On a trip to a country graveyard to pay their respects to their mother, Barbara (Patricia Tallman) and her brother are attacked by a monstrous stranger. This signals the start of an ordeal in which it becomes clear that the recently dead have returned to life to destroy the living...
For legal reasons, George A. Romero and his business partners decided to remake Romero's classic 1968 horror so that they could retain the rights. Special makeup effects maestro Tom Savini was brought on board to direct, and the result was a colour retelling of the original, with a few new twists added.
The trouble is, even with those new twists, the 1990 version will never have the impact of the 1968 version. That film was so groundbreaking that many of its innovations - the violence, the downbeat plotting - have become clichés themselves. The remake seems like a conventional nineties horror now.
That's not to say it isn't enjoyable, in fact it's better than you might expect. Savini handles the action and makeup sequences well, although is not so strong on the dialogue scenes. The bleakness of the original is retained, but the humour of the two sequels is dispensed with, creating a more grim and serious project. The hopeless nature of the story sees people failing to cope with a major crisis, finding it easier to fight amongst themselves or make fatal mistakes.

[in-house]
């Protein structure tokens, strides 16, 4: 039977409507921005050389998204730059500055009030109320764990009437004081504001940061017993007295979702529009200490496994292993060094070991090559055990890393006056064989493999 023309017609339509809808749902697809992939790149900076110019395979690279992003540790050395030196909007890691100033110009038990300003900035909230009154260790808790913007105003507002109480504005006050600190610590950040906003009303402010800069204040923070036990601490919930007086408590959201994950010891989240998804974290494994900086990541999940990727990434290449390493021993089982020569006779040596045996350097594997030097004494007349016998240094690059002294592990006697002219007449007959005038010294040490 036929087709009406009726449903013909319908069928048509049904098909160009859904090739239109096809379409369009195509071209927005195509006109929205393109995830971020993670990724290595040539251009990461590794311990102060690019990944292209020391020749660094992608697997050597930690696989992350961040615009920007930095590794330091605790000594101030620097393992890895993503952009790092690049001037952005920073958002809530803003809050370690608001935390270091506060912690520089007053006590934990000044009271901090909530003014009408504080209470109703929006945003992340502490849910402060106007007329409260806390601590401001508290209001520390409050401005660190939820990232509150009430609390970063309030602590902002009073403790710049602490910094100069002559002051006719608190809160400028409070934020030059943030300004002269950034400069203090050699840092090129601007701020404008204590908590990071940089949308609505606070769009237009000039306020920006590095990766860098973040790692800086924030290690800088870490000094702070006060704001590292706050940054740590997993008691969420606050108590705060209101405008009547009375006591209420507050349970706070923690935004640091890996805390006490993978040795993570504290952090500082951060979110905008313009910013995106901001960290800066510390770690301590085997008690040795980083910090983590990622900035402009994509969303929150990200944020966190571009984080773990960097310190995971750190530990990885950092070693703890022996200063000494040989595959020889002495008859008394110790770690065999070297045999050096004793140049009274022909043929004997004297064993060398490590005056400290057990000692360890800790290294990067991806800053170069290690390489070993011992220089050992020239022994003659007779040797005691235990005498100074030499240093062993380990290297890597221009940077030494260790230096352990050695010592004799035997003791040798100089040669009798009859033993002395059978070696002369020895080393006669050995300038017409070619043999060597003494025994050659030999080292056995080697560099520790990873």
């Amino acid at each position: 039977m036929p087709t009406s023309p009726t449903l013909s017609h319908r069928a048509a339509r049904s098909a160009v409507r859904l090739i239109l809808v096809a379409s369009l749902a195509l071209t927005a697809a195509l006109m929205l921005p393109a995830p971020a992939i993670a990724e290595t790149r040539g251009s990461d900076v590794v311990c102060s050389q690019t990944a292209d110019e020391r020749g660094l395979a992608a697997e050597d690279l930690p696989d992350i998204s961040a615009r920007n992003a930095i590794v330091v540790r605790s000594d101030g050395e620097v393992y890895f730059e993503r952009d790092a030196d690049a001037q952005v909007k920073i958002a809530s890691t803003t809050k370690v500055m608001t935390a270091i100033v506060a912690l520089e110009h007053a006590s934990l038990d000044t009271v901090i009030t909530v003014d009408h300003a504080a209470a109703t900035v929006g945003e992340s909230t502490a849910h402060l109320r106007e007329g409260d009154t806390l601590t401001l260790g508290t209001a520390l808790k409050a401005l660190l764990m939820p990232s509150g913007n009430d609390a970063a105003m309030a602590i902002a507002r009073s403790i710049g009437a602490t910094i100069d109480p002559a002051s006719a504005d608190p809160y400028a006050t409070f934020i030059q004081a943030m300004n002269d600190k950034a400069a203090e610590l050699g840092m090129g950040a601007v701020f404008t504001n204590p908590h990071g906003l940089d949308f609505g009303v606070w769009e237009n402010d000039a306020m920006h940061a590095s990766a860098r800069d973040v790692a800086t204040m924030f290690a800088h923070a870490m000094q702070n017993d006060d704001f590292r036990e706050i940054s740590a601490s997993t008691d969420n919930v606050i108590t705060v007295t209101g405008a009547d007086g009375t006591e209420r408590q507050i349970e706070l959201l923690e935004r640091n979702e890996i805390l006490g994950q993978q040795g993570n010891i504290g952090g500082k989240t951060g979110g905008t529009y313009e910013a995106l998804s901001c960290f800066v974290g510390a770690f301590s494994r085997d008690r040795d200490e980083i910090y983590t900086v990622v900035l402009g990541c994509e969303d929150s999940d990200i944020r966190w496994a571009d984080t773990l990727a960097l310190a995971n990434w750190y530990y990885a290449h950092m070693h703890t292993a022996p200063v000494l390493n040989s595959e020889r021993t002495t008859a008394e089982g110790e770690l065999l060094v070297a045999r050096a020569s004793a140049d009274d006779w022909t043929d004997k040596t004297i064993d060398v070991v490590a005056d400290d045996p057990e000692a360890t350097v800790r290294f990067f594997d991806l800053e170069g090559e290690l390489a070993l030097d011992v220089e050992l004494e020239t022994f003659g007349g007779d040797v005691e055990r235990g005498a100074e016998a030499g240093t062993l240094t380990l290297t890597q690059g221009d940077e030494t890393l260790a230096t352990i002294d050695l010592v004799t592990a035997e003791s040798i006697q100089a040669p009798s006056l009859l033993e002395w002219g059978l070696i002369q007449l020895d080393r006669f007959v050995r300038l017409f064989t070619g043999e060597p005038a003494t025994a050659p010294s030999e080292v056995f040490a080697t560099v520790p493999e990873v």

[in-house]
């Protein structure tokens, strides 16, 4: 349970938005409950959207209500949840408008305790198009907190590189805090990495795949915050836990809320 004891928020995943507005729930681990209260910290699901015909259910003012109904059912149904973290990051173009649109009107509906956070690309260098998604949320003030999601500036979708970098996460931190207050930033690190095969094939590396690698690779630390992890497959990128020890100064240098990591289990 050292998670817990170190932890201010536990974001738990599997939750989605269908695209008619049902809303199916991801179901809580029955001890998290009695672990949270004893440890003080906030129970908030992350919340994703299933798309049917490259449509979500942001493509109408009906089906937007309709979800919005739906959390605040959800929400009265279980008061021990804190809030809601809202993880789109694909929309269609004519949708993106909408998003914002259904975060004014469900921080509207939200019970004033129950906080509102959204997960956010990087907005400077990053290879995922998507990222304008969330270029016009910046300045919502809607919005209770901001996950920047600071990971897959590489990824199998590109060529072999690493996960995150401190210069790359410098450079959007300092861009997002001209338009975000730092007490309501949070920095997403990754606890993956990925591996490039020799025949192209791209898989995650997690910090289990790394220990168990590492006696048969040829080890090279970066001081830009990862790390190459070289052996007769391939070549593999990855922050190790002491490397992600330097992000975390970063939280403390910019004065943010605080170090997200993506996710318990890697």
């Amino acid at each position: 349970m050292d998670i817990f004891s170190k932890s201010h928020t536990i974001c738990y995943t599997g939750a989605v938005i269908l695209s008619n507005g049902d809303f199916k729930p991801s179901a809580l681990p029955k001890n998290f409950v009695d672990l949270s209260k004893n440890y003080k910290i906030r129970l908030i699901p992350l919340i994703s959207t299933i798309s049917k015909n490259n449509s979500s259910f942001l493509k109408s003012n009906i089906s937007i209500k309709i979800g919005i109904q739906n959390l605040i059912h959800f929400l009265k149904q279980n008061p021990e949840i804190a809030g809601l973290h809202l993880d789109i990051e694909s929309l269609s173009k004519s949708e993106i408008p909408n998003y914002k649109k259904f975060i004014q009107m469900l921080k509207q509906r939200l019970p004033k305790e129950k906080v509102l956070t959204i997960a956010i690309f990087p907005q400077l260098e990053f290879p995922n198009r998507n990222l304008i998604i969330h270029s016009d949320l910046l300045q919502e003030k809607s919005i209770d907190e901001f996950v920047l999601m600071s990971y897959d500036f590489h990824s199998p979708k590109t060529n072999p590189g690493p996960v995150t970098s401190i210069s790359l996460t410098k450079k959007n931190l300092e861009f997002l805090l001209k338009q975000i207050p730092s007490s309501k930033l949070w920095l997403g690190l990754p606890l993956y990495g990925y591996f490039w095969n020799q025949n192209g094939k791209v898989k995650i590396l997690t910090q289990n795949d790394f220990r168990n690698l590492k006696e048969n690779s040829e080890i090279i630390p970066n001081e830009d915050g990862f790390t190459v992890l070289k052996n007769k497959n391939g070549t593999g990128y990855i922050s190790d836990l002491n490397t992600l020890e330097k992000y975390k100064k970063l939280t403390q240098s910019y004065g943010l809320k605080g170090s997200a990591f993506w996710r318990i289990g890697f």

Ben (Tony Todd) is an intense, square-jawed and resourceful hero who, as before, clashes with abrasive Harry (Tom Towles), a man whose strong sense of self-preservation puts others in danger. But Barbara does not descend into catatonia this time, becoming instead a trigger happy woman of action, driven by her disgust and despair at the desperate situation.
The conclusion that the living are no better than the dead perhaps stretches the point a little - not everyone's a gun-toting redneck who see the zombies as an excuse to shoot people in the head. But it's refreshing to watch a horror that takes itself seriously after all those jokey shockers of the 1980's. And I like how the disaster is never properly explained. Droning synthesiser music by Paul McCollough. Don't you think Tom Towles looks like a white, balding Antonio Fargas?